Cooke Aquaculture found to be at fault for Puget Sound net-pen failure

Washington State just closed its investigation of the Cypress Island net-pen failure that caused hundreds of thousands of farmed Atlantic salmon to pour into Puget Sound last August. It found that Cooke’s gross negligence of the net pens caused their collapse and the subsequent escape.

The state determined that more than 100 tons of mussels and plant life growing on the net pens, combined with extensive corrosion allowed normal currents to overpower the mooring and destroy the pens. Cooke was aware of the poor conditions prior to the failure.

We’ve also learned that the company issued false reports following the disaster, understating the number of salmon that made it into the Sound. In a news release, Washington Dept. of Fish and Wildlife North Puget Sound regional director Amy Windrope said, "Cooke made this situation even more difficult by under-reporting the number of fish that escaped during the net-pen collapse, and over-reporting the number it recovered afterward.”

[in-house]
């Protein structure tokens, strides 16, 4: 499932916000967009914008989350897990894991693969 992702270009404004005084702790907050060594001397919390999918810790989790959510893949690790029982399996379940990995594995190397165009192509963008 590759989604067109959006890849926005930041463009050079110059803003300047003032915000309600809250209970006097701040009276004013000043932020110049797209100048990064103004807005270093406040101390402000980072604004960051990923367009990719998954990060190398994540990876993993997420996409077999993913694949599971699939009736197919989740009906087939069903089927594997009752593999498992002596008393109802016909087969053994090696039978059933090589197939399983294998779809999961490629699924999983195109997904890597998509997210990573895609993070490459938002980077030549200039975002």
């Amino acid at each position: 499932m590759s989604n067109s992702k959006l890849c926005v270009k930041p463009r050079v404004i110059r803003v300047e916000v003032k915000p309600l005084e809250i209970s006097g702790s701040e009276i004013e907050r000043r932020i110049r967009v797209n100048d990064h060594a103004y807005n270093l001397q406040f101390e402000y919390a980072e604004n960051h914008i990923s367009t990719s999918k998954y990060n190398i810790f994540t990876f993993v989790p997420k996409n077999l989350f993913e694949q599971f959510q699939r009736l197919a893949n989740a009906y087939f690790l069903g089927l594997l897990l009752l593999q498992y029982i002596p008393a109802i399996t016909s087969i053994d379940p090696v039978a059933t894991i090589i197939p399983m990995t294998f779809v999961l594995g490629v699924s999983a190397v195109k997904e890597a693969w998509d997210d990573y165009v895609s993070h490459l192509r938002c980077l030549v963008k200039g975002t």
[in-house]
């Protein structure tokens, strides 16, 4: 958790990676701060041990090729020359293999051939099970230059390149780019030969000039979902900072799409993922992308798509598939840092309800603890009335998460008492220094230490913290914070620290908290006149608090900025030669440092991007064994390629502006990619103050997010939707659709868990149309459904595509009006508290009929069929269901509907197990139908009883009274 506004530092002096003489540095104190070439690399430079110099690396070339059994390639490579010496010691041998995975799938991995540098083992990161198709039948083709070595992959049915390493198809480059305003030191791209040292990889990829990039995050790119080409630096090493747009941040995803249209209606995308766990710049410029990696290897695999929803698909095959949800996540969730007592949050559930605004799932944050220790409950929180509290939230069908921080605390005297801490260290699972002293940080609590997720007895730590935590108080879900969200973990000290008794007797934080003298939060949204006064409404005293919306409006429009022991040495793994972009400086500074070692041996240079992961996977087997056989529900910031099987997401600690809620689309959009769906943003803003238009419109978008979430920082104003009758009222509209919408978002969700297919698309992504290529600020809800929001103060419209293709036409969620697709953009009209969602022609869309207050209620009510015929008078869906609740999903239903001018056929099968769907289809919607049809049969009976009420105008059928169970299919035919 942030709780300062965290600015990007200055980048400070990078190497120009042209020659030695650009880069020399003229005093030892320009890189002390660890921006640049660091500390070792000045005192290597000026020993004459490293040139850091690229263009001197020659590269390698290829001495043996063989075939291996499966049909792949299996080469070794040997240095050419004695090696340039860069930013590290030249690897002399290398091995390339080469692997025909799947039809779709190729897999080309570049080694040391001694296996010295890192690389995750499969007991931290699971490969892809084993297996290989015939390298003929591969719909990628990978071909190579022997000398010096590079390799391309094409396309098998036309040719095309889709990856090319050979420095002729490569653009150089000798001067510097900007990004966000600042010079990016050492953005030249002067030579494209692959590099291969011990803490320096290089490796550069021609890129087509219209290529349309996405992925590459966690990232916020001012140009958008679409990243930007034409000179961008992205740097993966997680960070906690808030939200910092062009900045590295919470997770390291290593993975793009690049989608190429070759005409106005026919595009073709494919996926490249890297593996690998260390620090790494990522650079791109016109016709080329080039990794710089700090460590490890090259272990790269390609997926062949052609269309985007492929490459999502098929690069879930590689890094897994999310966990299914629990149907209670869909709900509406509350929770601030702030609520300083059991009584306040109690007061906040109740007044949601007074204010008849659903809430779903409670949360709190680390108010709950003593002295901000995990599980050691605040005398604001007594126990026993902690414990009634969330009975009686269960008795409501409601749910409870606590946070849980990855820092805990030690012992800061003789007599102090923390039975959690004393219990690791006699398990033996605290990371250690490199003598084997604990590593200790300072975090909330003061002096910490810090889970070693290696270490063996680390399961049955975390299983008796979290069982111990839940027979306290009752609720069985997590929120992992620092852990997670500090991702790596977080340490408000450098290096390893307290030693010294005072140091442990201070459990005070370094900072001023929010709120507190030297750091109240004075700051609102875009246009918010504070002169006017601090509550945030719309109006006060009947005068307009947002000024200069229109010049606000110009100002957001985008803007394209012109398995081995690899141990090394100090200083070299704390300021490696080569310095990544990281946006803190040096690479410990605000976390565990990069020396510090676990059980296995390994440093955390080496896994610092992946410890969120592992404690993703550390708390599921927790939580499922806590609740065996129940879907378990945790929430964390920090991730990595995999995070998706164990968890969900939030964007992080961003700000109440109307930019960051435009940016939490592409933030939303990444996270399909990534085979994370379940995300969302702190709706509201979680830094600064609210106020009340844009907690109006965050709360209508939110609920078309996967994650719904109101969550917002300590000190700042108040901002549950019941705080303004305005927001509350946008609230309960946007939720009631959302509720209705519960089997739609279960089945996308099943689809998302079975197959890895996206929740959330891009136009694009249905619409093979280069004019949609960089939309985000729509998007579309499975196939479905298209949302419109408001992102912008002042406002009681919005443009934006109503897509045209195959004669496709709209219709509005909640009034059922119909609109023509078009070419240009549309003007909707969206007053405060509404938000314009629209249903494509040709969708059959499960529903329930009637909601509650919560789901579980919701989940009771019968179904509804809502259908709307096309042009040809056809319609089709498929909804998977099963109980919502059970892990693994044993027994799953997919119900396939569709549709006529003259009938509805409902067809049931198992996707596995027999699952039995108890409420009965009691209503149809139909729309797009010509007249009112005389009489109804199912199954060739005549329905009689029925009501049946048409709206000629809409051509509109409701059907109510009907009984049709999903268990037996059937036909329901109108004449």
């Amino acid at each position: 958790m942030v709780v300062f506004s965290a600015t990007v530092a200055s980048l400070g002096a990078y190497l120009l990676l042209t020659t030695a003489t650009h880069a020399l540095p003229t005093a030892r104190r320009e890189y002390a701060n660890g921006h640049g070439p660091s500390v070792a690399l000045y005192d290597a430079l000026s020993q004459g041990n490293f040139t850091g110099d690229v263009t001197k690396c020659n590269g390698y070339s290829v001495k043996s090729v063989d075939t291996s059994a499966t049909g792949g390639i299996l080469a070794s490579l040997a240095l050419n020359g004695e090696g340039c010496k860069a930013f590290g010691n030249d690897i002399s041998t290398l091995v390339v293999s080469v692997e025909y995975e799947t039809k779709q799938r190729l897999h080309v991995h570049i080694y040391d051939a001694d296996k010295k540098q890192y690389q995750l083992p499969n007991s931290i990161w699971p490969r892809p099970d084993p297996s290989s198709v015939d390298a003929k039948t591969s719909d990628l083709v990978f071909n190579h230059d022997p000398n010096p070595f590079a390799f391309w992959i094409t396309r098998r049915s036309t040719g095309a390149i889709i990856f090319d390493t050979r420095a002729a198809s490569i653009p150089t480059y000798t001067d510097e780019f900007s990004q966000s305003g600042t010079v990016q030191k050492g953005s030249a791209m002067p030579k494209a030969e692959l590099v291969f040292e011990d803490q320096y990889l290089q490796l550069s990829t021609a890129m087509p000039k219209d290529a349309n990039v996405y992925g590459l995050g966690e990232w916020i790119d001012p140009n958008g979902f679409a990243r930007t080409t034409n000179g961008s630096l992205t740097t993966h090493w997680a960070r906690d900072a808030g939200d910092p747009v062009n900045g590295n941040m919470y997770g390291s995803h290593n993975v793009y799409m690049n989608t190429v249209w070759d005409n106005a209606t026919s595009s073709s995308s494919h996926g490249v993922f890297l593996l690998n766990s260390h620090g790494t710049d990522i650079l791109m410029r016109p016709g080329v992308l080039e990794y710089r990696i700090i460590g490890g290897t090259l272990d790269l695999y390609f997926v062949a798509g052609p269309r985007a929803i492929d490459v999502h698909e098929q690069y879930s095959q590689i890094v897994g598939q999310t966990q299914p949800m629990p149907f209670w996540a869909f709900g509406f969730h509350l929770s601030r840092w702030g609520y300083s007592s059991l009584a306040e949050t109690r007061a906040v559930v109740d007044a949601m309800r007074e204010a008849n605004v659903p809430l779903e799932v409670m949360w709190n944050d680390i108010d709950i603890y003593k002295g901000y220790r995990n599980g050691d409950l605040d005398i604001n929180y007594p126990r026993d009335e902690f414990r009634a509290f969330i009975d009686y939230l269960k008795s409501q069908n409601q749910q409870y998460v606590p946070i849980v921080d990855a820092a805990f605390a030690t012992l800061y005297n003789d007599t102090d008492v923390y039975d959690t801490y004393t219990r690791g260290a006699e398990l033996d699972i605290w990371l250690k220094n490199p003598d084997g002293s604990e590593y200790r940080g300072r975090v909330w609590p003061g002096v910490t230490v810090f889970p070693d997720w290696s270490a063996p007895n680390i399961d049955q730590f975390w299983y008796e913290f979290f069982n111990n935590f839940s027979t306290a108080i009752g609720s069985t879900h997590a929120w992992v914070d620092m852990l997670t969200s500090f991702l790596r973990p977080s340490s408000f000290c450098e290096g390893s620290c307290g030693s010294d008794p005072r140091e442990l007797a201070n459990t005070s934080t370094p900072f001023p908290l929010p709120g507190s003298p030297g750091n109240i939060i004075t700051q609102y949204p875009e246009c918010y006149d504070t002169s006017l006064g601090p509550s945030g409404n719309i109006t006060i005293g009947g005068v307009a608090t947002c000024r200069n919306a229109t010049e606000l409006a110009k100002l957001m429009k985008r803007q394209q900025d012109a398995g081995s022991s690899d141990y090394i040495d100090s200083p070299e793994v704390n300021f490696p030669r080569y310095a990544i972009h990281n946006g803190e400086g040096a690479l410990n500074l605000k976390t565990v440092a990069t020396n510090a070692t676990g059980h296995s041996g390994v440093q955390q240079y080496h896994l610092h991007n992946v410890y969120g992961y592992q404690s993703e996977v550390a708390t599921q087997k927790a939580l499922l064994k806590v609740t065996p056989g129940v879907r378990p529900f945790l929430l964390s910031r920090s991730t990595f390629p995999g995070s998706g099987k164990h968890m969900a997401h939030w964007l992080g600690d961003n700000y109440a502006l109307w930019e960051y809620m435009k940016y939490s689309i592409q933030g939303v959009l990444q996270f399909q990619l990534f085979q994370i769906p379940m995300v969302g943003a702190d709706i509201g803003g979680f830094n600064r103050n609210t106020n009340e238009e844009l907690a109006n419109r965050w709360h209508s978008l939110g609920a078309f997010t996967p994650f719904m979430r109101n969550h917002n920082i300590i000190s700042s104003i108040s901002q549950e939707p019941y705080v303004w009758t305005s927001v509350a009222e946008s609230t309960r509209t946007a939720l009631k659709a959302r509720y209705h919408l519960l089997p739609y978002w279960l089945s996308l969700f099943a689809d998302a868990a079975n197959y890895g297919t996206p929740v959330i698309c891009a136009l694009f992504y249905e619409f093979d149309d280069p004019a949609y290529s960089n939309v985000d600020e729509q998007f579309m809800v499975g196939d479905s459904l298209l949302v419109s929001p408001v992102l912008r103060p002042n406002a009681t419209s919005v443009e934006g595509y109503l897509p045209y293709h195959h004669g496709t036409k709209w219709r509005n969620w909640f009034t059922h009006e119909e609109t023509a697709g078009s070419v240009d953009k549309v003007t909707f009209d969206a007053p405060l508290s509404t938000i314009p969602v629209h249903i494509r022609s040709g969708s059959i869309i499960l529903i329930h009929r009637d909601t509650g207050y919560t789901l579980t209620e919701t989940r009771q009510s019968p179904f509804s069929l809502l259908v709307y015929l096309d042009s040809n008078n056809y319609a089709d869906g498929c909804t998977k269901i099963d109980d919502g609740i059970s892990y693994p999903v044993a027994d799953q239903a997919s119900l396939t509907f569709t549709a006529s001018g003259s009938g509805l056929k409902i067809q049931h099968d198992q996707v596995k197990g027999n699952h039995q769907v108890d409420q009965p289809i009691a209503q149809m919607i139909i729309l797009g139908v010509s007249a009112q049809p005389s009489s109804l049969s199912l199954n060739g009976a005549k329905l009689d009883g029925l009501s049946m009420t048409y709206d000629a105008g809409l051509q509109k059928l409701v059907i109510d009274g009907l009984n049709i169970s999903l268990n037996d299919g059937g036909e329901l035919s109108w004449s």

CookeLantyTurns out that something in the neighborhood of 250,000 fish escaped, while Cooke reported only 160,000. The state estimates that at least 186,000 fish are still at large, which explains why steelhead anglers were still catching Atlantic salmon in the Skagit River until the Jan. 31 closure. (Drake staffers caught and killed three of the interloping Atlantics in the Skagit, near the town of Concrete, on Jan. 27.)

The Dept. of Natural Resources terminated Cooke’s contract in December, while the Dept. of Ecology plans to punish Cooke for violation of clean water laws. The Wild Fish Conservancy is also suing the company, arguing that the non-native fish are a pollutant.